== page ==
By René Chartrand
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Additional info for American Loyalist Troops 1775-84 (Men-at-Arms #450)
Lists of clothing sent in 1780 mention "Green jackets & Waistcoats Laced" and some buckskin breeches, these last probably for the cavalrymen; and in 1781, green jackets and waistcoats and white breeches, with no mention of lace. " Officers appear initially to have worn "short green Coats trimmed with narrow Gold Lace," according to a 1780 description of two captured officers of the Legion who escaped their American gaolers. In about 1782 black collars and cuffs were added to the officer's uniform.
The Volunteers also had "Trowsers," and even some mitts, according to an issue of January 1783 (WO 1/13). An engraving of the colonel of the regiment, Lord Rawdon, shows him wearing a coatee with wide "Brandenburg" -style laces with tassels, and a collar edged with lacing; this is the only Loyalist provincial unit known to have had such a uniform. 333). Our figure is a reconstruction of the likely appearance of an officer of this unit according to the data cited above. The general style of the short-tailed coatee, notably the pointed cuffs, is consistent with the fashions of the period.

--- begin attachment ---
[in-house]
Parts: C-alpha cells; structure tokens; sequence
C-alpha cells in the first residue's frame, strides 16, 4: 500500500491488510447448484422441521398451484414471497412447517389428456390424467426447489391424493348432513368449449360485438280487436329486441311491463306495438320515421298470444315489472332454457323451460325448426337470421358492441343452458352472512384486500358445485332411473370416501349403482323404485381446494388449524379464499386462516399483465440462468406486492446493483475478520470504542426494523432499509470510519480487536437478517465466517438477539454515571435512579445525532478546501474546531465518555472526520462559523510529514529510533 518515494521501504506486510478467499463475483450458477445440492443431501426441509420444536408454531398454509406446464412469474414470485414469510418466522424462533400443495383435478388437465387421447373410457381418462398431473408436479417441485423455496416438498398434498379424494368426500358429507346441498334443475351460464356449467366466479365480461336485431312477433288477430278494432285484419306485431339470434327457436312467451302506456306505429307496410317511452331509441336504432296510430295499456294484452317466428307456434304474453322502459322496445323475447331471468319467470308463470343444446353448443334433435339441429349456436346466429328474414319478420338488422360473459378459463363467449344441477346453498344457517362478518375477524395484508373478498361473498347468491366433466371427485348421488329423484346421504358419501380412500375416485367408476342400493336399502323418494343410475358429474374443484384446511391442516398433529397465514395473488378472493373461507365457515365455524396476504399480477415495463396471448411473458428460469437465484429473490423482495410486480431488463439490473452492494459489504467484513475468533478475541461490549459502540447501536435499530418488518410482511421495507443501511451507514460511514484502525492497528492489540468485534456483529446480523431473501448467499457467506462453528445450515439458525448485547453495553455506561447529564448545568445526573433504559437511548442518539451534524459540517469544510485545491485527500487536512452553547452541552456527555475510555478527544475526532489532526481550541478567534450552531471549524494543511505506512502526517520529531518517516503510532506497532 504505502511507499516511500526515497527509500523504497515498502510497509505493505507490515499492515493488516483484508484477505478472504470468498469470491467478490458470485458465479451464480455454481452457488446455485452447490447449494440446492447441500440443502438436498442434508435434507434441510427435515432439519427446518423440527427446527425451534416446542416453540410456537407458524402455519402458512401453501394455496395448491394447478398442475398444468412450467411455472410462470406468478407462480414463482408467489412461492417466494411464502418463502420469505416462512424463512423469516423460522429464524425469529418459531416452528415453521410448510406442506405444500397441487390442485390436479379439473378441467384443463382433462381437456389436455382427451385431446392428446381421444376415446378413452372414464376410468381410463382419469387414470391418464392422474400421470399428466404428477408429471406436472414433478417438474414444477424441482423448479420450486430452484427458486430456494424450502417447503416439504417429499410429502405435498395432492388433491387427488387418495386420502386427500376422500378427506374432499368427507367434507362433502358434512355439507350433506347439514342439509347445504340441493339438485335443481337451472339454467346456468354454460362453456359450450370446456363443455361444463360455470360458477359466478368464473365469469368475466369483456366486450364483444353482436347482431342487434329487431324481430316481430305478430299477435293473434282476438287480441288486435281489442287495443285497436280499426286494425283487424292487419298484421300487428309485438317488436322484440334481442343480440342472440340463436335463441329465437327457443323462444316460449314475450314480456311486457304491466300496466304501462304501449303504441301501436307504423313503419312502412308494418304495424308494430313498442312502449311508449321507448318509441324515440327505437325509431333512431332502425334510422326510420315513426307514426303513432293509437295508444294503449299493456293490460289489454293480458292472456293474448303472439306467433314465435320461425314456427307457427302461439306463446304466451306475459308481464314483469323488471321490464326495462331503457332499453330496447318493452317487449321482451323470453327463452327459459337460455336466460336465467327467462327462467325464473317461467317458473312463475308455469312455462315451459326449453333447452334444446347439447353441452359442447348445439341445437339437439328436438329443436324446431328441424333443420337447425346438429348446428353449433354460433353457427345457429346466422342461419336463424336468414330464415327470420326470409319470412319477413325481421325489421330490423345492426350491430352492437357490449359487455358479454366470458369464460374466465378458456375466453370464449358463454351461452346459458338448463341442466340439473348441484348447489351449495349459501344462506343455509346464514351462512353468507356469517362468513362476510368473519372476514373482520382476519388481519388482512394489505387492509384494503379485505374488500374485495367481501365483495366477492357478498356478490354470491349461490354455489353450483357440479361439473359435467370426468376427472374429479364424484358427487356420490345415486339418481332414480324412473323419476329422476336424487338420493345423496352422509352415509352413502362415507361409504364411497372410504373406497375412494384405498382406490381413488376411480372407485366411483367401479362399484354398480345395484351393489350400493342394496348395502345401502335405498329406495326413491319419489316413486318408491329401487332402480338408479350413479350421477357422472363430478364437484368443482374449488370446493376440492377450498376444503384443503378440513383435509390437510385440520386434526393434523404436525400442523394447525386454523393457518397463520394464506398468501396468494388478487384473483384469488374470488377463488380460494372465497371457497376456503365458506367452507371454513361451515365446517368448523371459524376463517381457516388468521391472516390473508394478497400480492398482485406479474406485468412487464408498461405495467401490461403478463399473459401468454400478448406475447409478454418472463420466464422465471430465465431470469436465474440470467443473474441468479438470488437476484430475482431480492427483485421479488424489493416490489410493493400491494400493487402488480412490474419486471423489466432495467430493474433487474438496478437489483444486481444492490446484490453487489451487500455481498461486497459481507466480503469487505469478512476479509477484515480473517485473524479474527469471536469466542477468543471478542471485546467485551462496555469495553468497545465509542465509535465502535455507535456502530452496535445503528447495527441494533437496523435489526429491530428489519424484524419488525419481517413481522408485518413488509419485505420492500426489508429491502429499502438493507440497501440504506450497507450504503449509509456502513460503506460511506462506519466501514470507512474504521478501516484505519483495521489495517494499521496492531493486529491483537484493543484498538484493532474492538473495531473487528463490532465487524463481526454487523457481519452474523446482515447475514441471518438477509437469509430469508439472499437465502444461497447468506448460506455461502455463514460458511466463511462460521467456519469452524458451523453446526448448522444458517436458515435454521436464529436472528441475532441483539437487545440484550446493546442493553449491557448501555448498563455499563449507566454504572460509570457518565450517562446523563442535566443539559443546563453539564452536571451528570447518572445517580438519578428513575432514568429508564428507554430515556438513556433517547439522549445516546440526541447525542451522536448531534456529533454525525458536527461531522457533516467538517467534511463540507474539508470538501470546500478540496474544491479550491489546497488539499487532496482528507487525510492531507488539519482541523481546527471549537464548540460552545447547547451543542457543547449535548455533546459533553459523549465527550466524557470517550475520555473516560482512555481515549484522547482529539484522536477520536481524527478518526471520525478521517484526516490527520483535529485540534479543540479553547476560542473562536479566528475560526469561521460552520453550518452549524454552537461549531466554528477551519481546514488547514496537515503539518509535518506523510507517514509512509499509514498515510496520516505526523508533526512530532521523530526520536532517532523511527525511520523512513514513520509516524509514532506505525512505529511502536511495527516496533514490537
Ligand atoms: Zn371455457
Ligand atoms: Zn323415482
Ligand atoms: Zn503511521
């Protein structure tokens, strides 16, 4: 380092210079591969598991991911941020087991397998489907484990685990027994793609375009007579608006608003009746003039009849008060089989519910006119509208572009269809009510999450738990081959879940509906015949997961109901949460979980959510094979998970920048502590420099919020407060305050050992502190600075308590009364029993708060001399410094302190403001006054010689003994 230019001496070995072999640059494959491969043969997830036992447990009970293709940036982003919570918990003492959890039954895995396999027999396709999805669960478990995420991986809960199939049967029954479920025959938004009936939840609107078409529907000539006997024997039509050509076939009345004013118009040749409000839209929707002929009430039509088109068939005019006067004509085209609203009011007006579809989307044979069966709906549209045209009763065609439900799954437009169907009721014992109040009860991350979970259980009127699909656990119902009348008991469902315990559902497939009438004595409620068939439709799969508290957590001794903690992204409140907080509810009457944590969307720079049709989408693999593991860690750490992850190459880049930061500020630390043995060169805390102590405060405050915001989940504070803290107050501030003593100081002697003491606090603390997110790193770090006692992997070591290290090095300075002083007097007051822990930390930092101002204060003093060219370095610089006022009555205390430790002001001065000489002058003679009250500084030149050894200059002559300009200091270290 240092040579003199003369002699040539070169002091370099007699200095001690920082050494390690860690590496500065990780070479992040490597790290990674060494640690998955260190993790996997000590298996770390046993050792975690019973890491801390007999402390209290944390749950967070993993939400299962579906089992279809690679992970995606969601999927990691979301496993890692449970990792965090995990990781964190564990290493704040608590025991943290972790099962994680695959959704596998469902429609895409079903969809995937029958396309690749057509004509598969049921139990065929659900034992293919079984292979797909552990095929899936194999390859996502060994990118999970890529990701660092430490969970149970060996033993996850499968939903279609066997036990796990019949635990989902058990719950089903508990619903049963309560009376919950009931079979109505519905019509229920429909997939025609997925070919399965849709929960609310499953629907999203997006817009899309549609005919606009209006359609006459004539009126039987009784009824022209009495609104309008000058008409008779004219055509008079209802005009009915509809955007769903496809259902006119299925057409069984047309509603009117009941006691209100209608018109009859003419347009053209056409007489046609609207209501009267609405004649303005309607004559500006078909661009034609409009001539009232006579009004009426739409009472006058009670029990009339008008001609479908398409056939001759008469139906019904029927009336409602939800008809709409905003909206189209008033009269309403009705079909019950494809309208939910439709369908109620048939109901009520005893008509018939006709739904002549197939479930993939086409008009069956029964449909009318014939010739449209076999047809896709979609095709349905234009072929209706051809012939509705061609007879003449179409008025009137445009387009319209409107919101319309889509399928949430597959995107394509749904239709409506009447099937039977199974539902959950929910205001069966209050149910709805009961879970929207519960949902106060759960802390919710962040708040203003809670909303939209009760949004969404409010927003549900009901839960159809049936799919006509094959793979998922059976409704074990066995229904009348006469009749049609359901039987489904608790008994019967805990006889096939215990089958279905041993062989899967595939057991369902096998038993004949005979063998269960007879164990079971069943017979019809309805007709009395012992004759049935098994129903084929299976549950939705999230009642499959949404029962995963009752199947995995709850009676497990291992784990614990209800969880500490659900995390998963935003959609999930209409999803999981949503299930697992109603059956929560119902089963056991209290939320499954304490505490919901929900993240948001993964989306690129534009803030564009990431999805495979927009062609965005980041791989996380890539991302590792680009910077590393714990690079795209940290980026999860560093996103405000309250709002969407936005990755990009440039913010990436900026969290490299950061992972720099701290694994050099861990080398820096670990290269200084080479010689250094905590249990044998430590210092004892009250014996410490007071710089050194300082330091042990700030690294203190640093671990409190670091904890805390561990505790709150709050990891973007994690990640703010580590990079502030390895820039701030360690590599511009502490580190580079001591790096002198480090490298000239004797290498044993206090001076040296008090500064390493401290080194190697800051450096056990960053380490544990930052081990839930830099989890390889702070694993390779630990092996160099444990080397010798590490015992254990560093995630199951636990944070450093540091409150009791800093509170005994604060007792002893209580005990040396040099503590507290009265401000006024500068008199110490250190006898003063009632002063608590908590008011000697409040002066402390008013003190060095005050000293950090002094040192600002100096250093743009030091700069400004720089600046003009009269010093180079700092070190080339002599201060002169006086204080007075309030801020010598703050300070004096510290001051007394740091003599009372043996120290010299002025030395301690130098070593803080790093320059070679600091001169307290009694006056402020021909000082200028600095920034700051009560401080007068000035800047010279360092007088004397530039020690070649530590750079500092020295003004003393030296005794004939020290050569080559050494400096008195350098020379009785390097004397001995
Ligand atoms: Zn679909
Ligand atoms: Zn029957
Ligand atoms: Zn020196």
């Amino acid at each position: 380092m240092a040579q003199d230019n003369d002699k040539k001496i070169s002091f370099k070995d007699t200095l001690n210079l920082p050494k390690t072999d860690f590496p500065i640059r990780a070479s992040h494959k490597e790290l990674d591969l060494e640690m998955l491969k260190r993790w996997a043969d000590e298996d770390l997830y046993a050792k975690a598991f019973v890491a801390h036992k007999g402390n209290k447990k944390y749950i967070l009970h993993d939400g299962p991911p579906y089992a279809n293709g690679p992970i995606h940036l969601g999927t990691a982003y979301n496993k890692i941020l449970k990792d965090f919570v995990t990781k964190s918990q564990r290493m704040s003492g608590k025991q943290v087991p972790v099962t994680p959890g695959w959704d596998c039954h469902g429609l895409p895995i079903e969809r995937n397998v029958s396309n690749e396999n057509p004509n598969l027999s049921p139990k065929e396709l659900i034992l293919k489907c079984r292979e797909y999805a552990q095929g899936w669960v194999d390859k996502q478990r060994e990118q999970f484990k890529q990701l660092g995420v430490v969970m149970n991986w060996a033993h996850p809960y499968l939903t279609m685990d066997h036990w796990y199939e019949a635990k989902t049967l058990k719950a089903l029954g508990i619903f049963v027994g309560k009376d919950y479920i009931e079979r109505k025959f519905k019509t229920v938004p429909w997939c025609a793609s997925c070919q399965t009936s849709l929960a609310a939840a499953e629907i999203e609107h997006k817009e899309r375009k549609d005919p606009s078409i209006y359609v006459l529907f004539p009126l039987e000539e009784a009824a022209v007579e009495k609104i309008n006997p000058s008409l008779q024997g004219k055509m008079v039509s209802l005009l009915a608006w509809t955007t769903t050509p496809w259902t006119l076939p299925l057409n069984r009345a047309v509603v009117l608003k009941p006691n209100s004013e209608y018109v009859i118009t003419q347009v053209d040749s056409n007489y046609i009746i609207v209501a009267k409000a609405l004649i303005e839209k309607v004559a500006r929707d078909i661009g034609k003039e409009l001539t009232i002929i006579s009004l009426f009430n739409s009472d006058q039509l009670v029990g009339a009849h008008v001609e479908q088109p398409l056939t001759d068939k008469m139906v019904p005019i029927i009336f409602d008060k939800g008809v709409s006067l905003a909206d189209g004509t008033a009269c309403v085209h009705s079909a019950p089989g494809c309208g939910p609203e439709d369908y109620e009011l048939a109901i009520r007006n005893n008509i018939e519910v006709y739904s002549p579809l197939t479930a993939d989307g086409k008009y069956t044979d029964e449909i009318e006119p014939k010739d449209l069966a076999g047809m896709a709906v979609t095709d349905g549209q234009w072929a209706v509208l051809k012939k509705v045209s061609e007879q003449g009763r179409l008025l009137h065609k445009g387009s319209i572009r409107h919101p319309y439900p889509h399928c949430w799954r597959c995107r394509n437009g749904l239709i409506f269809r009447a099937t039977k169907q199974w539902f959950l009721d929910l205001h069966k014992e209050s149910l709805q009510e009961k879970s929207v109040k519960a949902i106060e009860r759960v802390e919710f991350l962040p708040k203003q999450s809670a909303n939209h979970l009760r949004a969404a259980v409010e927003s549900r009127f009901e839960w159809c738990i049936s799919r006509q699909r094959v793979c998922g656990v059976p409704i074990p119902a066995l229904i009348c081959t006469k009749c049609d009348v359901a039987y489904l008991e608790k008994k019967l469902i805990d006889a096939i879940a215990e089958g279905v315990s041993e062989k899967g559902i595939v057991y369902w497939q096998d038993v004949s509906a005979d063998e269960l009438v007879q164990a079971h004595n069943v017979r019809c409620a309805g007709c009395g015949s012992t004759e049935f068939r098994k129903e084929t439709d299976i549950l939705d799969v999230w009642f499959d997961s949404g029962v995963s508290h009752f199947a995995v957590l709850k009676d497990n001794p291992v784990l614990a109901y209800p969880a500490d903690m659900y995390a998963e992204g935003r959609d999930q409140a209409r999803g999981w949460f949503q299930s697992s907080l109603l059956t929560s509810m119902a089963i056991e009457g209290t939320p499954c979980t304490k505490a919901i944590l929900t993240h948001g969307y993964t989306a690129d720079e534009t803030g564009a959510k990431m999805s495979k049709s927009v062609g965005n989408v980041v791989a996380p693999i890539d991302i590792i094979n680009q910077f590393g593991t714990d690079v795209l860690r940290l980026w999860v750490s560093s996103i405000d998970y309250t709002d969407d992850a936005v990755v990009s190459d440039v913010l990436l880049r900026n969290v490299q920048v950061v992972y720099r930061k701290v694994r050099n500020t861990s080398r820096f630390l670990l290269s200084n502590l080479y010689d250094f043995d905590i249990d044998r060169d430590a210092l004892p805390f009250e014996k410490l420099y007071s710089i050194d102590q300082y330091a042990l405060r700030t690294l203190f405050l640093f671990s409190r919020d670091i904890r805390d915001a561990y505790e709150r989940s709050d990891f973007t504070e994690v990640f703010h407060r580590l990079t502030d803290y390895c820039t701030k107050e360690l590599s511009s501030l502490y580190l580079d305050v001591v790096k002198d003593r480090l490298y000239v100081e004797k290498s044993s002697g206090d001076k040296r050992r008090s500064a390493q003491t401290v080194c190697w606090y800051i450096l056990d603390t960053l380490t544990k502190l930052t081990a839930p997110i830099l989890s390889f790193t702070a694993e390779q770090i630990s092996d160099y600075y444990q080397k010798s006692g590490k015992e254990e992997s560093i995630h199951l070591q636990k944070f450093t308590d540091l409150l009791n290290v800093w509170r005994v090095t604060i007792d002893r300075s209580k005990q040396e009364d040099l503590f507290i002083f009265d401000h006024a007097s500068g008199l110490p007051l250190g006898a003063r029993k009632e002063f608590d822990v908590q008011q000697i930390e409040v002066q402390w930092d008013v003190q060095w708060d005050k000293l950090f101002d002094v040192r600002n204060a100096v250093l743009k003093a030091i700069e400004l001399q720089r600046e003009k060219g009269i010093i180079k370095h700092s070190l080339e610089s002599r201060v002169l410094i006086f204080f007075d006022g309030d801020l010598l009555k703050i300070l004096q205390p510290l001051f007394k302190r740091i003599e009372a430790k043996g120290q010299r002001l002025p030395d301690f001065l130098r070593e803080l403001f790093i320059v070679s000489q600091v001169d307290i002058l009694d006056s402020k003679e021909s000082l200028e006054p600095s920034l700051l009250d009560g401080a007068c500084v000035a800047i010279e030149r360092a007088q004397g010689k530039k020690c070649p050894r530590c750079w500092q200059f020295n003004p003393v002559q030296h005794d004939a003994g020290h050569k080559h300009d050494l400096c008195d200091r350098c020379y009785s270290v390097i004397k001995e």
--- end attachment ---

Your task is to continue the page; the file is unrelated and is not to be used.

See also Pennsylvania Loyalists, and Maryland Loyalists, under The 13 Colonies. West Florida Loyal Refugees Cavalry corps of two companies raised from Loyalists at Pensacola in 1777 under Capt Alexander Cameron and Capt Richard Pearis; employed "in suppressing the rum trade round Mobile Bay" from early 1778 (American Mss I: 187); third company raised, June 1778, under Capt William McIntosh. Unit seems later to have been reduced to Capt Pearis' company only, which surrendered to Spanish on June 10, 1780.